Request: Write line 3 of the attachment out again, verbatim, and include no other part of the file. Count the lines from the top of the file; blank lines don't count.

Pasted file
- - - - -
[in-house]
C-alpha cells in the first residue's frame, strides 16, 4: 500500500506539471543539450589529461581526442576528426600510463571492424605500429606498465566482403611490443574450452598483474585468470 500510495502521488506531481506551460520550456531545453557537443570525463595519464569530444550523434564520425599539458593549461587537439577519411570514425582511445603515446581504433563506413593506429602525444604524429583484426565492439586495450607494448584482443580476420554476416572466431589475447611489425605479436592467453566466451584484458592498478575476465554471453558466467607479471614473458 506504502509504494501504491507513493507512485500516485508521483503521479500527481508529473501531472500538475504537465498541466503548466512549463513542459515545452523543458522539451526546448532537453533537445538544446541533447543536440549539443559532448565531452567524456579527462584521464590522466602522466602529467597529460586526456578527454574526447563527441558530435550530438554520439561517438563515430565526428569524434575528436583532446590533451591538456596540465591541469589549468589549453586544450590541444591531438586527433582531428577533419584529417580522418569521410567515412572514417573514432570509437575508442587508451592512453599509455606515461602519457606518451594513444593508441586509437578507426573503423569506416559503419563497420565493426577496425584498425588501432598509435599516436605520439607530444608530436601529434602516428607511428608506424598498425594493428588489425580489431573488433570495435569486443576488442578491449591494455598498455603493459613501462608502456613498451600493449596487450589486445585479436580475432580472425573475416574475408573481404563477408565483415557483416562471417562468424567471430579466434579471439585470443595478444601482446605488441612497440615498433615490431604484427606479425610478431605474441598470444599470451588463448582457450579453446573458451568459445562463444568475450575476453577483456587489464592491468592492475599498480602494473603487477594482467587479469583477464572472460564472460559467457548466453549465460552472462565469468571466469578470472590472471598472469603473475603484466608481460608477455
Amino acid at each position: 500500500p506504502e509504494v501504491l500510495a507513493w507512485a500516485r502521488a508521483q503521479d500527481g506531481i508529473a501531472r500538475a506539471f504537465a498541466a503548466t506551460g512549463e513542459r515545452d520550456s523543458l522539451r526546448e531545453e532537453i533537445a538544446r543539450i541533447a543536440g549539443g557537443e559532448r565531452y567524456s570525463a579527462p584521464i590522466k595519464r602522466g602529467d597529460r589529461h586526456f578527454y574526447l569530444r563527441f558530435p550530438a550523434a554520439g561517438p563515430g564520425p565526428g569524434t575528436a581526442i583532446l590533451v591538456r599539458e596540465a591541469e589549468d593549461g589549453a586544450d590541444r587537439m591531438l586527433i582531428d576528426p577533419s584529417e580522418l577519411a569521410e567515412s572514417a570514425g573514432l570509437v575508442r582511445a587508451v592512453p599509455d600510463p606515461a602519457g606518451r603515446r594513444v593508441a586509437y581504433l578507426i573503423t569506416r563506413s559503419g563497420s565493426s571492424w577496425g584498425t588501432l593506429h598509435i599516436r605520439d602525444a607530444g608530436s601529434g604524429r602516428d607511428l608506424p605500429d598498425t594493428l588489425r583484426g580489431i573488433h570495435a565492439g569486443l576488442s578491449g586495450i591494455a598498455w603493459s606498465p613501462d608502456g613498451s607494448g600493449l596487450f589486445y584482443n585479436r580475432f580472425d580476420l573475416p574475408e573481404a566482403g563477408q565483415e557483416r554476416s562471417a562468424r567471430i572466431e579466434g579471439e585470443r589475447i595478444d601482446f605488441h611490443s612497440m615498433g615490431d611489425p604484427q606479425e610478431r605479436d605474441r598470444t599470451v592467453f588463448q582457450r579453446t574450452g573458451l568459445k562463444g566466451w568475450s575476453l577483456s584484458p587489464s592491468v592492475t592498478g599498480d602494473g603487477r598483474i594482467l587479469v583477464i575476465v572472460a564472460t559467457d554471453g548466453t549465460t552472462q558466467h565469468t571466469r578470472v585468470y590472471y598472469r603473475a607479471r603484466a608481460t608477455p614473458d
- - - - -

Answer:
Amino acid at each position: 500500500p506504502e509504494v501504491l500510495a507513493w507512485a500516485r502521488a508521483q503521479d500527481g506531481i508529473a501531472r500538475a506539471f504537465a498541466a503548466t506551460g512549463e513542459r515545452d520550456s523543458l522539451r526546448e531545453e532537453i533537445a538544446r543539450i541533447a543536440g549539443g557537443e559532448r565531452y567524456s570525463a579527462p584521464i590522466k595519464r602522466g602529467d597529460r589529461h586526456f578527454y574526447l569530444r563527441f558530435p550530438a550523434a554520439g561517438p563515430g564520425p565526428g569524434t575528436a581526442i583532446l590533451v591538456r599539458e596540465a591541469e589549468d593549461g589549453a586544450d590541444r587537439m591531438l586527433i582531428d576528426p577533419s584529417e580522418l577519411a569521410e567515412s572514417a570514425g573514432l570509437v575508442r582511445a587508451v592512453p599509455d600510463p606515461a602519457g606518451r603515446r594513444v593508441a586509437y581504433l578507426i573503423t569506416r563506413s559503419g563497420s565493426s571492424w577496425g584498425t588501432l593506429h598509435i599516436r605520439d602525444a607530444g608530436s601529434g604524429r602516428d607511428l608506424p605500429d598498425t594493428l588489425r583484426g580489431i573488433h570495435a565492439g569486443l576488442s578491449g586495450i591494455a598498455w603493459s606498465p613501462d608502456g613498451s607494448g600493449l596487450f589486445y584482443n585479436r580475432f580472425d580476420l573475416p574475408e573481404a566482403g563477408q565483415e557483416r554476416s562471417a562468424r567471430i572466431e579466434g579471439e585470443r589475447i595478444d601482446f605488441h611490443s612497440m615498433g615490431d611489425p604484427q606479425e610478431r605479436d605474441r598470444t599470451v592467453f588463448q582457450r579453446t574450452g573458451l568459445k562463444g566466451w568475450s575476453l577483456s584484458p587489464s592491468v592492475t592498478g599498480d602494473g603487477r598483474i594482467l587479469v583477464i575476465v572472460a564472460t559467457d554471453g548466453t549465460t552472462q558466467h565469468t571466469r578470472v585468470y590472471y598472469r603473475a607479471r603484466a608481460t608477455p614473458d